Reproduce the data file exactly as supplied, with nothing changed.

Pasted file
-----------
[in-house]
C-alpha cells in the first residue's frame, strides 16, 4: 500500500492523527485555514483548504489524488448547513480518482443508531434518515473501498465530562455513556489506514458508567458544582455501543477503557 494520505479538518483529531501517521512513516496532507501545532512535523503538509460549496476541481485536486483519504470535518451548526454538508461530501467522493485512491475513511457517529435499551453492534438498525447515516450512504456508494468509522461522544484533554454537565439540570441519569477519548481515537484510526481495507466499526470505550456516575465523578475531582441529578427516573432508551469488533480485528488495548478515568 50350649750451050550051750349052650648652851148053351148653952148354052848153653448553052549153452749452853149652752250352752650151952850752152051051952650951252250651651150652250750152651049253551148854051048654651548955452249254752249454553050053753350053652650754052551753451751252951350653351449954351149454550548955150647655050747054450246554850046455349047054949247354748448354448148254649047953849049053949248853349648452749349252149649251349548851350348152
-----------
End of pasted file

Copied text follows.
[in-house]
C-alpha cells in the first residue's frame, strides 16, 4: 500500500492523527485555514483548504489524488448547513480518482443508531434518515473501498465530562455513556489506514458508567458544582455501543477503557 494520505479538518483529531501517521512513516496532507501545532512535523503538509460549496476541481485536486483519504470535518451548526454538508461530501467522493485512491475513511457517529435499551453492534438498525447515516450512504456508494468509522461522544484533554454537565439540570441519569477519548481515537484510526481495507466499526470505550456516575465523578475531582441529578427516573432508551469488533480485528488495548478515568 50350649750451050550051750349052650648652851148053351148653952148354052848153653448553052549153452749452853149652752250352752650151952850752152051051952650951252250651651150652250750152651049253551148854051048654651548955452249254752249454553050053753350053652650754052551753451751252951350653351449954351149454550548955150647655050747054450246554850046455349047054949247354748448354448148254649047953849049053949248853349648452749349252149649251349548851350348152